Hindu God Ganesha is from Greeks ?

tornada

Ad Honoris
Mar 2013
15,287
India
#41
The question was not if India had much architecture before the Greeks came, it was if India's architecture showed depictions of Ganesha before the Greeks came .

- but I dont really expect you to answer the question without some diversion like this ... as you cant seem to help doing it .

maybe one day you will answer the question directly ? For now, I will have to take your answer as a 'no' then - no, India does not have depictions of Gensha in its architecture before the arrival of Greeks .


It is not a question of "this is enough for us" ... typically Indian response regarding historical questions .... it an historical issue, not a personal one all tied up in cultural identity .



There does not have to be mention of an Elephant God in Greek mythology for a person with a headress of an elephant to eventually become a God with an elephant's head in another culture.

It is not an unknown thing in Indian culture . Look at Alexander the Great ;

" Somewhere in the valley of the river Kabul, a group of frightened rajas came to Alexander, saying that they had heard stories about visiting gods, but had never seen a deity themselves, which was why they had come to submit themselves to Alexander. It is hard to reconstruct what lies behind this incident, but it is likely that the Indian leaders recognized the conqueror as avatar of Vishnu."

Alexander's Self-Deification - Livius
The point that India doesn't possess significant archaeological evidence from the Ashokan era and before is relevant. It's not just Ganesha. There is a lack of archaeological and epigraphic evidence because of the Indian preference for Wood till this time. You could just as easily locate any deity to the Greeks under the logic that there's no physical evidence prior to the Greeks arriving.
For the most part I consider it unlikely for the Indians to have adopted Ganesh from the Greeks though. The idea of worshipping elephants and an elephant deity is far more likely to have evolved indigenously than because outsiders who had no significant experience with elephants suggested it.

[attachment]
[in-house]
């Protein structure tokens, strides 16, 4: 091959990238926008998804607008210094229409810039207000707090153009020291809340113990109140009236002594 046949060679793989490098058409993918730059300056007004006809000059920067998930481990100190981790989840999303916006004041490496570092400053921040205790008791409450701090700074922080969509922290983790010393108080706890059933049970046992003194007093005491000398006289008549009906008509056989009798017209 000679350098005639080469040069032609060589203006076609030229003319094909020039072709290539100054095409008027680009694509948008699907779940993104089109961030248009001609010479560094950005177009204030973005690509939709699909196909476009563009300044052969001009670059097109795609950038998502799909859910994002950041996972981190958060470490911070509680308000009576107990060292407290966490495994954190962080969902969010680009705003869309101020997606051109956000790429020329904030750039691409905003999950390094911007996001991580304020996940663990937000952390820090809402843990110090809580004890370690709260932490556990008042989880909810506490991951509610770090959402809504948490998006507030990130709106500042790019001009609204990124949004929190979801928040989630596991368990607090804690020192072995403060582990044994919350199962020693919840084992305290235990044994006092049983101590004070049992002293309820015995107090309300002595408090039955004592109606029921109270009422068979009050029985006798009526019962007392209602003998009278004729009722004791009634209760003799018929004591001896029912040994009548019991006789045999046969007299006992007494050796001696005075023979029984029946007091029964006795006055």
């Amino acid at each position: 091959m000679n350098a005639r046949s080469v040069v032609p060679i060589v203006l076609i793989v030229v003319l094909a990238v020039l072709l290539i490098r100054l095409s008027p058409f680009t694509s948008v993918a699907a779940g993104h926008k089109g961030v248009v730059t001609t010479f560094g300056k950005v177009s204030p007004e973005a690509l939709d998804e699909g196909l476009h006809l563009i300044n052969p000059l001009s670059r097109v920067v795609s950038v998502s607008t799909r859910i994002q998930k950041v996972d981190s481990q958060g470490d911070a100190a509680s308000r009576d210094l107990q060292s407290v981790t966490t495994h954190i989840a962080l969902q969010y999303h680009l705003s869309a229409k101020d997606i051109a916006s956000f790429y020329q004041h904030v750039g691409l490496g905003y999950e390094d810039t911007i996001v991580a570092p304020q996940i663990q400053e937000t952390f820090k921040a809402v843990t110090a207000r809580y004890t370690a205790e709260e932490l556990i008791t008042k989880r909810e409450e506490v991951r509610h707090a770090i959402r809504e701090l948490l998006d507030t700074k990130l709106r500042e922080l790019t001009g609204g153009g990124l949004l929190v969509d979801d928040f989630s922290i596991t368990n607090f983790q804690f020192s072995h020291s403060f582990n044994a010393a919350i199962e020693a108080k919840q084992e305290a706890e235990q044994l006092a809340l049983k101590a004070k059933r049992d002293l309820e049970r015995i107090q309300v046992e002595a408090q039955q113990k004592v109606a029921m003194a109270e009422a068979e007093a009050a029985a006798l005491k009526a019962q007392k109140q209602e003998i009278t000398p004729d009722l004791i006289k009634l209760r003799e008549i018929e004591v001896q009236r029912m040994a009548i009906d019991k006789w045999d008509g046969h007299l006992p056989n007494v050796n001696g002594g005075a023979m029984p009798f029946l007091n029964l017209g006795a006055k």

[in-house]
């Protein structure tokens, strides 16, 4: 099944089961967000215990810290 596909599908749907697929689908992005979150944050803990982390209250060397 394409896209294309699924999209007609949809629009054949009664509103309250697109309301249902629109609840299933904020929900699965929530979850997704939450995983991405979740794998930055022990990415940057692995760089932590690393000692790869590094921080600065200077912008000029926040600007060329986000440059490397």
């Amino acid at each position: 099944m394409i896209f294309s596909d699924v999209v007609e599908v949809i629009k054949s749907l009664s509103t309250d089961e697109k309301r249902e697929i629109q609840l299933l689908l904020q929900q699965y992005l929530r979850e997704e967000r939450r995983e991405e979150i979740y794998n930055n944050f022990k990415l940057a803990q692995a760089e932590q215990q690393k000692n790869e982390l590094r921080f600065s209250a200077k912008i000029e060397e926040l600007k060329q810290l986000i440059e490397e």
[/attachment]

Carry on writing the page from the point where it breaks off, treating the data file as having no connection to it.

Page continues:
Demetrius having an elephant cap is I retesting but it's important to remember that the Diadochi made a big deal about elephants in warfare, with indian elephants in particular playing a key role for the Seleucids in defeating the Antigonid ascendency. I don't see it as being a very convincing argument for the indian worship of an elephant linked god. My belief is that the imagery of Ganesh is more likely to have evolved from an appropriation of local cults. The worship of elephants was either anthropomorphised and absorbed or an elephant god was appropriated, linked up with the somewhat settled pantheon of relations that was gradually emerging in India over the course of the 6th Century BCE till about the 3rd Century CE. Either way, local practices taken over, colonized and reshaped is more likely than picking it up because of Greek awe for them as tools of war.

PS: there's especially no reason for why Demetrius would even be worshiped in India. He had no major presence in the region. A Seleucid ruler could still be justified but an Antigonid is just unlikely. Why would Indians begin worshipping a man who they likely never even heard off?
 

Aupmanyav

Ad Honorem
Jun 2014
4,352
New Delhi, India
#42
As we are all making our guesses, I may come back to my previously mentioned guess that probably Demetrius I of Bactria was a devotee of Lord Ganesha. Aryans clled their Prajapati as Mriga (Deer). We have a lot of other animal deities Garuda, Shesha (Lakshmana and Balarama), Monkey (Hanumana), Bull (Nandi) and a Riksha (Bear) being the father-in-law of Lord Krishna (Jambavanta) in addition to having Matsya, Kurma, Varaha, Nrisimha, Hamsa (Swan) as avataras of Lord Vishnu. An elephant God too would come just naturally to Hindus. :)
 
Last edited:
Oct 2015
582
India
#43
There does not have to be mention of an Elephant God in Greek mythology for a person with a headress of an elephant to eventually become a God with an elephant's head in another culture.

It is not an unknown thing in Indian culture . Look at Alexander the Great ;

" Somewhere in the valley of the river Kabul, a group of frightened rajas came to Alexander, saying that they had heard stories about visiting gods, but had never seen a deity themselves, which was why they had come to submit themselves to Alexander. It is hard to reconstruct what lies behind this incident, but it is likely that the Indian leaders recognized the conqueror as avatar of Vishnu."

Alexander's Self-Deification - Livius
This controversy was expected but I did not comment on it in the original post because it was already too long.


Practice of deifying kings existed in Roman Empire. For example at least 16 temples were constructed in which Roman Emperor Augustus (27 BCE - 14 CE) was deified. [1] But obviously this practice got dis-continued perhaps because Roman Empire became weak and / or ended.